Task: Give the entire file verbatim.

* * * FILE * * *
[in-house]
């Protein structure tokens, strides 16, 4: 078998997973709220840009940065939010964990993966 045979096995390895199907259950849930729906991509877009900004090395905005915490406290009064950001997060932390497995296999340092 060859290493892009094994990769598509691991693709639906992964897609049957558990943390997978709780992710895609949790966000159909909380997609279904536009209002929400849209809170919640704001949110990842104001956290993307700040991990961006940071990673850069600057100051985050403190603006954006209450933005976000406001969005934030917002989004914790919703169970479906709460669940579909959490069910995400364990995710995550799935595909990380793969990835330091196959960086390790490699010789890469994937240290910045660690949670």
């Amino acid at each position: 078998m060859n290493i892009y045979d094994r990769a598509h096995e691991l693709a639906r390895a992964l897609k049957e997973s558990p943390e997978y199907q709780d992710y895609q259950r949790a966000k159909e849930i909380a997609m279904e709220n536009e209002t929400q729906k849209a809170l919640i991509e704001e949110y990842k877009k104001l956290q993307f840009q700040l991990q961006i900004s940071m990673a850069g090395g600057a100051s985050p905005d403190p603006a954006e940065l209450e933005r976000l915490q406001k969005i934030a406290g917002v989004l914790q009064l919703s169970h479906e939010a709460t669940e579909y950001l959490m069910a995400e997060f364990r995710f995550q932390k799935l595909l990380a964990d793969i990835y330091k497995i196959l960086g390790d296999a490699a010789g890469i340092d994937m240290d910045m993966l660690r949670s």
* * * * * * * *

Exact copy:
[in-house]
């Protein structure tokens, strides 16, 4: 078998997973709220840009940065939010964990993966 045979096995390895199907259950849930729906991509877009900004090395905005915490406290009064950001997060932390497995296999340092 060859290493892009094994990769598509691991693709639906992964897609049957558990943390997978709780992710895609949790966000159909909380997609279904536009209002929400849209809170919640704001949110990842104001956290993307700040991990961006940071990673850069600057100051985050403190603006954006209450933005976000406001969005934030917002989004914790919703169970479906709460669940579909959490069910995400364990995710995550799935595909990380793969990835330091196959960086390790490699010789890469994937240290910045660690949670």
């Amino acid at each position: 078998m060859n290493i892009y045979d094994r990769a598509h096995e691991l693709a639906r390895a992964l897609k049957e997973s558990p943390e997978y199907q709780d992710y895609q259950r949790a966000k159909e849930i909380a997609m279904e709220n536009e209002t929400q729906k849209a809170l919640i991509e704001e949110y990842k877009k104001l956290q993307f840009q700040l991990q961006i900004s940071m990673a850069g090395g600057a100051s985050p905005d403190p603006a954006e940065l209450e933005r976000l915490q406001k969005i934030a406290g917002v989004l914790q009064l919703s169970h479906e939010a709460t669940e579909y950001l959490m069910a995400e997060f364990r995710f995550q932390k799935l595909l990380a964990d793969i990835y330091k497995i196959l960086g390790d296999a490699a010789g890469i340092d994937m240290d910045m993966l660690r949670s």